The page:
Volume 7, Issue 18

October 10, 2008

Hot Topics

The State Revenue Report released this week by the Nelson A. Rockefeller Institute of Government offers cold comfort to those seeking new funding. Nationally speaking, there was a 1.4 percent decline in sales taxes, 8.3 percent decline in corporate income taxes and 3.4 percent decline in motor fuel taxes in the April–June quarter. These were offset by an increase in income taxes, but the report cautions that was based on 2007 income and advises states to expect a sharp drop in income tax collections going forward since payments based on current economic activity are much weaker. A number of governors are taking anticipatory measures to address the situation.
The difficult economy hasn't stopped candidates from pushing pre-K. From Delaware to Kansas to North Dakota, candidates for state office are making it a campaign issue. Delaware gubernatorial candidates Bill Lee and Jack Markell both tout early education programs as central to creating a world-class education system in the state. In Kansas, State Senator Jim Barnett and Carol Strickland, a House candidate, are extolling the positives of investing in pre-K. Incumbent North Dakota Governor John Hoeven, who is seeking a third term, says he will ask the legislature for $10 million in state aid for preschools, along with money for new child care facilities and mandatory background checks for their workers.
The McCain and Obama campaigns address preschool education on their websites, but little has been said about pre-K during the presidential debates. Pre-K Now invites preschool advocates to send their pre-K questions for the candidates to veteran CBS News anchor Bob Schieffer, who will select what will be asked at the last debate. To submit a question, visit Pre-K Now's website.

California Governor Arnold Schwarzenegger signed into law a bill establishing an advisory committee that will develop recommendations for improving the quality of child care and pre-K. He also signed a bill that streamlines funding and consolidates all the early childhood education programs under the California State Preschool Program.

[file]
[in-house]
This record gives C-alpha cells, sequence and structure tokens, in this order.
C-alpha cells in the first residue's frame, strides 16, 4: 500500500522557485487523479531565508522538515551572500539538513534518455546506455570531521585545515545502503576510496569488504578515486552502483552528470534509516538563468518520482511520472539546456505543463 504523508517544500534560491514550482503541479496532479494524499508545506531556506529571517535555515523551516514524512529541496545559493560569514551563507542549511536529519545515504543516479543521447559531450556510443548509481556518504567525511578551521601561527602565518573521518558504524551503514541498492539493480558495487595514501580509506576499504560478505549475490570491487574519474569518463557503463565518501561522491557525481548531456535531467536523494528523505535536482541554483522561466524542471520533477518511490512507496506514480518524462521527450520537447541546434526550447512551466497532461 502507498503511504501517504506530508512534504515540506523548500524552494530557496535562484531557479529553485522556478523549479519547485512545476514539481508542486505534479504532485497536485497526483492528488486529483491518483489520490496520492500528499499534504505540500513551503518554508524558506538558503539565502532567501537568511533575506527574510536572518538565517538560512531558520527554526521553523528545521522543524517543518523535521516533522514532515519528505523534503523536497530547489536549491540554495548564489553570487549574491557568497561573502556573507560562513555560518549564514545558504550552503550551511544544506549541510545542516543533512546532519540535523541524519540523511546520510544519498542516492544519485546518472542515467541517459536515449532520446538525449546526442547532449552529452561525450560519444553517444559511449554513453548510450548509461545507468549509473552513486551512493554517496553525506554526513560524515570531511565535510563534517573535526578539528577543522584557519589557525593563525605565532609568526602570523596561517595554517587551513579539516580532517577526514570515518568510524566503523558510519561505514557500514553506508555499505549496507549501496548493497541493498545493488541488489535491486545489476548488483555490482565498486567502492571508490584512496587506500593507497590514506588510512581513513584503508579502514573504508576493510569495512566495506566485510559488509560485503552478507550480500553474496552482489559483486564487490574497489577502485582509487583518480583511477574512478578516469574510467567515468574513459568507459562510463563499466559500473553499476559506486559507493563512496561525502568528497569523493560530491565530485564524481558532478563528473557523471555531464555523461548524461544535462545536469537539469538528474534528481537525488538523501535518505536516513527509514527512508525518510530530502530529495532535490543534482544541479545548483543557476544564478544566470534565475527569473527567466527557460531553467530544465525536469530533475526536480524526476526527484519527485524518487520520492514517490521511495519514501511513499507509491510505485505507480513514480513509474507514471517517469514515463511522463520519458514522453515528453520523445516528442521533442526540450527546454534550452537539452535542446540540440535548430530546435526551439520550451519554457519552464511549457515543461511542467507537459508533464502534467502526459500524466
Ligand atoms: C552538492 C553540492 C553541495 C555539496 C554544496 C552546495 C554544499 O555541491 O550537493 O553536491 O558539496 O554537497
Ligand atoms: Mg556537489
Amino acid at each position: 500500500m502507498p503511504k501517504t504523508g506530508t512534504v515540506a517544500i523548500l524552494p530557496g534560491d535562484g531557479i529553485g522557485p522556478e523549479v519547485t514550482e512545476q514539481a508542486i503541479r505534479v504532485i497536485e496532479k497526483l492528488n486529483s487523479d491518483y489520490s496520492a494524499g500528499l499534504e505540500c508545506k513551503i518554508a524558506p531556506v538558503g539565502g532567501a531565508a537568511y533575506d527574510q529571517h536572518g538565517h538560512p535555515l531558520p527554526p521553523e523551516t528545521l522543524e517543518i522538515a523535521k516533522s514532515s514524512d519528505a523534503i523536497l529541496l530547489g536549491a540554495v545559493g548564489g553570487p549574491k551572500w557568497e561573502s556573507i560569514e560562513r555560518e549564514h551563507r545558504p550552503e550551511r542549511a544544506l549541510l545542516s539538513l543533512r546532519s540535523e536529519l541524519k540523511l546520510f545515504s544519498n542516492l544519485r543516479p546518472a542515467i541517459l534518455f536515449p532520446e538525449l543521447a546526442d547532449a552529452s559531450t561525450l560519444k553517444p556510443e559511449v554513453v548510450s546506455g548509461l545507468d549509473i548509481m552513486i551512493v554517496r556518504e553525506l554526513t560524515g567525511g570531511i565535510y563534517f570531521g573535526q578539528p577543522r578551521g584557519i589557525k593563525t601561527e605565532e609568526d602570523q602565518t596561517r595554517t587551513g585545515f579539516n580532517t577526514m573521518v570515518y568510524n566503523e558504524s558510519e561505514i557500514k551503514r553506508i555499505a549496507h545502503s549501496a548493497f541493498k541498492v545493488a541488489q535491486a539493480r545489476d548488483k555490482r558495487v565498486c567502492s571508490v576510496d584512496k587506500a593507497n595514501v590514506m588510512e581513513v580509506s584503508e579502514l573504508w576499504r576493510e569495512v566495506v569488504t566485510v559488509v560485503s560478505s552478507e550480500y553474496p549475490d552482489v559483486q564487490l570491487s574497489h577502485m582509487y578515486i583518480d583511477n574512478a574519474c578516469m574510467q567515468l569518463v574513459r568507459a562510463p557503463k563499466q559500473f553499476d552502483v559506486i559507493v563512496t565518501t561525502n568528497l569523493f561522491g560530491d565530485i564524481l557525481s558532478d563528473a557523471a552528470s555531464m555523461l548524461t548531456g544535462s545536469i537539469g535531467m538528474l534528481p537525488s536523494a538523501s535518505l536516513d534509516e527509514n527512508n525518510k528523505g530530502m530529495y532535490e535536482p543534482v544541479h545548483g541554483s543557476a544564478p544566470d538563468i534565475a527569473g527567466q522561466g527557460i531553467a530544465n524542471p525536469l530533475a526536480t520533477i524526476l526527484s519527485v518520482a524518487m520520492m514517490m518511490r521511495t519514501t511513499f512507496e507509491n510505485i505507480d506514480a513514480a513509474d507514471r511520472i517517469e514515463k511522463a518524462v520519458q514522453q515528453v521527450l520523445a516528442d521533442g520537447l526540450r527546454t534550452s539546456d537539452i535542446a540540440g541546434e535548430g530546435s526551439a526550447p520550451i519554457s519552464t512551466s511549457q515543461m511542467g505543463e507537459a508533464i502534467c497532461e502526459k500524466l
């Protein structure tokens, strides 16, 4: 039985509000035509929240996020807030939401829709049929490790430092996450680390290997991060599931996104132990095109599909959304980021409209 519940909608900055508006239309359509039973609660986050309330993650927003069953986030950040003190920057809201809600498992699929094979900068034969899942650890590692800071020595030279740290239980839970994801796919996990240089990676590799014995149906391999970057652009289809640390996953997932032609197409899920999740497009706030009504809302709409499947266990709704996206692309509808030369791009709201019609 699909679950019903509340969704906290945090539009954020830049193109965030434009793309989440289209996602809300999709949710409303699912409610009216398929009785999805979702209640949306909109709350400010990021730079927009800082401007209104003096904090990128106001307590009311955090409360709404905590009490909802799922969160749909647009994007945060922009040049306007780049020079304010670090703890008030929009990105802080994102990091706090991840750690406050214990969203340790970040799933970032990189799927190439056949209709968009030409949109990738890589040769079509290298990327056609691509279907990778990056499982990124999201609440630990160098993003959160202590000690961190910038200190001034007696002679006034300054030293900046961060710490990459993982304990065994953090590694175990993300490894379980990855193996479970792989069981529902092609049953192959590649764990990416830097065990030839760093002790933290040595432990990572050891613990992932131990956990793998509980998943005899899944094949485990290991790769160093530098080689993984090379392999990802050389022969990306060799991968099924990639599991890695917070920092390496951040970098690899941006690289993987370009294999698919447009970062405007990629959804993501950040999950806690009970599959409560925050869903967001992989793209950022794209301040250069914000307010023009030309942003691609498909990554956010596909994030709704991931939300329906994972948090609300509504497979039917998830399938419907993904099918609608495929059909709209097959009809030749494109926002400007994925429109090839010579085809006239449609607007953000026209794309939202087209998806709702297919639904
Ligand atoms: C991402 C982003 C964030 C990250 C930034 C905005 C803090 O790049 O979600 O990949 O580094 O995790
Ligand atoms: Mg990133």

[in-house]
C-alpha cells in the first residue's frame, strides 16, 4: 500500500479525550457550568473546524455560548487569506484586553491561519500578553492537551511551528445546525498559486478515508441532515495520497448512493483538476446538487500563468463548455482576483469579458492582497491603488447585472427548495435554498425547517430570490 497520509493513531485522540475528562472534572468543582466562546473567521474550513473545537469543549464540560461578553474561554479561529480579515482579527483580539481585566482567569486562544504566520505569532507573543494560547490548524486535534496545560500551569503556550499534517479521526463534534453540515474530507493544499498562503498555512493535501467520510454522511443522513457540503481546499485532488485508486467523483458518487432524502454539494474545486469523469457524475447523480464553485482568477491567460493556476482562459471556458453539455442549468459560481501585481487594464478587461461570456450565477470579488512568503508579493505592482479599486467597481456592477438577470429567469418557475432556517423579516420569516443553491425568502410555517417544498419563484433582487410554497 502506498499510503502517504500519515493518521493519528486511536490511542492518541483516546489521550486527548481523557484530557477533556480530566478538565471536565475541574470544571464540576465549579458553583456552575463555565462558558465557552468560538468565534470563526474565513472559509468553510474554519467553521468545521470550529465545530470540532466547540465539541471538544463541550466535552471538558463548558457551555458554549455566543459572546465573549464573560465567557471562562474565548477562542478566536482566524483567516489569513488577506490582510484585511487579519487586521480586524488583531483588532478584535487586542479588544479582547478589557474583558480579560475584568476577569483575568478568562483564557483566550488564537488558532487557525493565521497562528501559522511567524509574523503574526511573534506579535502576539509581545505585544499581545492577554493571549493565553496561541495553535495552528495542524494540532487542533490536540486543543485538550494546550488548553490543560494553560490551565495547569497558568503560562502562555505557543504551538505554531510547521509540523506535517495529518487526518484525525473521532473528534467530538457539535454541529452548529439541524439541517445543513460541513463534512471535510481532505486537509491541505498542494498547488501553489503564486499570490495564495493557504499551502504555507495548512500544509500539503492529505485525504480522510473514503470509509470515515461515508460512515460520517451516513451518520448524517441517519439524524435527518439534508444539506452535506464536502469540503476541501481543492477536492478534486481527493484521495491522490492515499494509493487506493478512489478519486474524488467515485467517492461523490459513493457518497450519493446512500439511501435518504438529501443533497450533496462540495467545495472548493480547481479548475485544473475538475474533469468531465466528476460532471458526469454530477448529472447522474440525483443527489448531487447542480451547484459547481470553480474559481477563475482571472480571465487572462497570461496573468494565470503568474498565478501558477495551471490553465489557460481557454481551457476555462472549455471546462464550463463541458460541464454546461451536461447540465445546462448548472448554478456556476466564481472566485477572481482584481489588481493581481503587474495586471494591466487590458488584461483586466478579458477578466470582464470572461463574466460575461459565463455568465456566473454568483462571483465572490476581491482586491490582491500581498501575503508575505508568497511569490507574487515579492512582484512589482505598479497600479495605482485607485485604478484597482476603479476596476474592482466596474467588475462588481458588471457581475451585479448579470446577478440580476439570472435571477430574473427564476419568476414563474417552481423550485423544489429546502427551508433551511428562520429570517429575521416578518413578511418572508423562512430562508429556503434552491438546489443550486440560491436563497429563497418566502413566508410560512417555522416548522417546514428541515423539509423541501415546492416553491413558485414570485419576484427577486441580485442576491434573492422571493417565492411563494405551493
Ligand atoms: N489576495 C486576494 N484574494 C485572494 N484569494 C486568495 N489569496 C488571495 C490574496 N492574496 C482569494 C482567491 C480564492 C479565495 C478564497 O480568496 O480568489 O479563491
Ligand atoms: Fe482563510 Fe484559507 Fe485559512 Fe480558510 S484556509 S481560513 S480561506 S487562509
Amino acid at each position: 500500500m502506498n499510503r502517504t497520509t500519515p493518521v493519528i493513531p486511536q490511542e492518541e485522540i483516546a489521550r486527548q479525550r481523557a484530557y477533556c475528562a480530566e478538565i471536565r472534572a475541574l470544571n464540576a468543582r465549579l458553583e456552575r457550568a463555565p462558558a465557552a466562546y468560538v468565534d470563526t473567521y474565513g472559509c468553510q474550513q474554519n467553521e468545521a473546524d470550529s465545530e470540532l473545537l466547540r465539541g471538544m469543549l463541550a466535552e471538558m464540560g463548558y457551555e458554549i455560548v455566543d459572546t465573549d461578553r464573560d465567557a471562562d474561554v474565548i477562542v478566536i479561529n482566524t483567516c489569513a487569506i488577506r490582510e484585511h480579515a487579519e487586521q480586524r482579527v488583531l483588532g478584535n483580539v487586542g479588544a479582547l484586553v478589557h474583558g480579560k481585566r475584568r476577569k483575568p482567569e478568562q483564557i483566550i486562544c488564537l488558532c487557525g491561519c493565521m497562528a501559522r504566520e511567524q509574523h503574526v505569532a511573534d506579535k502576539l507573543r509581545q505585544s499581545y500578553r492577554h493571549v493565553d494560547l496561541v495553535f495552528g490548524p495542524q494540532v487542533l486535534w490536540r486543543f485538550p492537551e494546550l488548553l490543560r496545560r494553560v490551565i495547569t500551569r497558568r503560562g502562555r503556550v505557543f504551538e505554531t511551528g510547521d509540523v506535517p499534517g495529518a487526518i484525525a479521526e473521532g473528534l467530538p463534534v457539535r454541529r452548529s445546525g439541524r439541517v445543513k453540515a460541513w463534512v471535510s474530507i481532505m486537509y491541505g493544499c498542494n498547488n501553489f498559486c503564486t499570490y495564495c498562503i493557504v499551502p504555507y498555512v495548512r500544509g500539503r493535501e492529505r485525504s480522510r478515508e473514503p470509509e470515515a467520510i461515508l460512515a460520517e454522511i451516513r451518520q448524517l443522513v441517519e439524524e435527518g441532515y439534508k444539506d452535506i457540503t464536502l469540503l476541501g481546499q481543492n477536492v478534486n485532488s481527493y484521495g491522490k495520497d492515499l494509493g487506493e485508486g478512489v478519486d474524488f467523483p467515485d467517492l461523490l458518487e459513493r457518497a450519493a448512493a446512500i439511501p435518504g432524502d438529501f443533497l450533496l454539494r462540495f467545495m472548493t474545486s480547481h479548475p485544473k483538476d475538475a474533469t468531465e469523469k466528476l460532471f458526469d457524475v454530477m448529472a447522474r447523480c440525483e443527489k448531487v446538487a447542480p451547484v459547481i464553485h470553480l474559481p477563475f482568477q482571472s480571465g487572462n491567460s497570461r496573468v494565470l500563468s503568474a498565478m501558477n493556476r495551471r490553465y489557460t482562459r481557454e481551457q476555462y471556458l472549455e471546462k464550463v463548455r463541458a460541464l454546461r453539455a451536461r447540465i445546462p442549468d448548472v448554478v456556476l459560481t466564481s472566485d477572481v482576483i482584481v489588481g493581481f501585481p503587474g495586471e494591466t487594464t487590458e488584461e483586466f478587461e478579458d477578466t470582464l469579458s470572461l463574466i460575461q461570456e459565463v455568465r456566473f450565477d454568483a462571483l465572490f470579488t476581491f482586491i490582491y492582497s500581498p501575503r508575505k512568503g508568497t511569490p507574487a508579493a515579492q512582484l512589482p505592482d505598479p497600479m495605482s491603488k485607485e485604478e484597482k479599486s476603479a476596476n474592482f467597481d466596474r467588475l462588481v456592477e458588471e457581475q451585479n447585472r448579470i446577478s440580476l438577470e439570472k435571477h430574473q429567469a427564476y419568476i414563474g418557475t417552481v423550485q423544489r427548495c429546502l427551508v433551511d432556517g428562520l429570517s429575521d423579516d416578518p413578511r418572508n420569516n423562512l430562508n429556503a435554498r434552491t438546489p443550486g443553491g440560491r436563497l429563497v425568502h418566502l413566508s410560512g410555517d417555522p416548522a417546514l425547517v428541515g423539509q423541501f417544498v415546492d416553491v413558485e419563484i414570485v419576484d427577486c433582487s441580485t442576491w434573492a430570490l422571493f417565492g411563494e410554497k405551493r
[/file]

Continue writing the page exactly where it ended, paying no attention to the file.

The year-end report on the Pennsylvania Pre-K Counts program indicates that 94 percent of the children attending finished the school year with age-appropriate skills and behavior or emerging age-appropriate skills and behavior. Sixty-three percent of the lead teachers have obtained or are working toward teacher certification in early childhood education. The $86.4 million program — $11.4 million of it coming by way of an increase last year — serves about 11,800 children. Of the children served, 95 percent have at least one risk factor for school failure.

NIEER Activities

NIEER Co-Director Ellen Frede served as an expert witness at a Washington, DC hearing designed to motivate Latino leaders to provide opportunities in the early schooling of young Latino children. The hearing, held by the National Association of Latino Elected and Appointed Officials (NALEO) Educational Fund, included Dr. Frede on a panel presenting case studies of state programs that have been effective in providing high-quality preschool education experiences for Latino children. Dr. Frede discussed the features of New Jersey's successful state-funded preschool programs in the state's lowest income school districts.

In addition to Dr. Frede, Kristie Kaurez from the office of Colorado Lt. Governor Barbara O'Brien and Jesse H. Ruiz, chairman of the Illinois State Board of Education participated in the panel. The panel was part of a larger legislative hearing presented by NALEO and was sponsored in part by Pre-K Now and The Foundation for Child Development.


October 20, 2008 - October 21, 2008
Sacramento, CA – This conference provides child development leaders with the opportunity to discuss current public policy initiatives with colleagues.
October 22, 2008 - October 24, 2008
Lihue, HI – This conference will focus on how to grow an early childhood organization while maintaining quality services for children.
October 24, 2008 - October 26, 2008
Los Angeles, CA – This conference aims to empower educators to help break through barriers to higher student achievement.
October 25, 2008 - October 28, 2008
Atlanta, GA – At this conference, participants gather to gain knowledge and acquire the skills needed to ensure a quality future for all children and youth.
October 26, 2008 - October 30, 2008
St. Louis, MO – This conference aims to bring Head Start leaders together to strengthen their skills in an effort to further positive outcomes for children and their families.
October 27, 2008 - October 30, 2008
Minneapolis, MN – Attendees at this conference will explore ways to improve outcomes for young children with special needs.
October 28, 2008 - October 31, 2008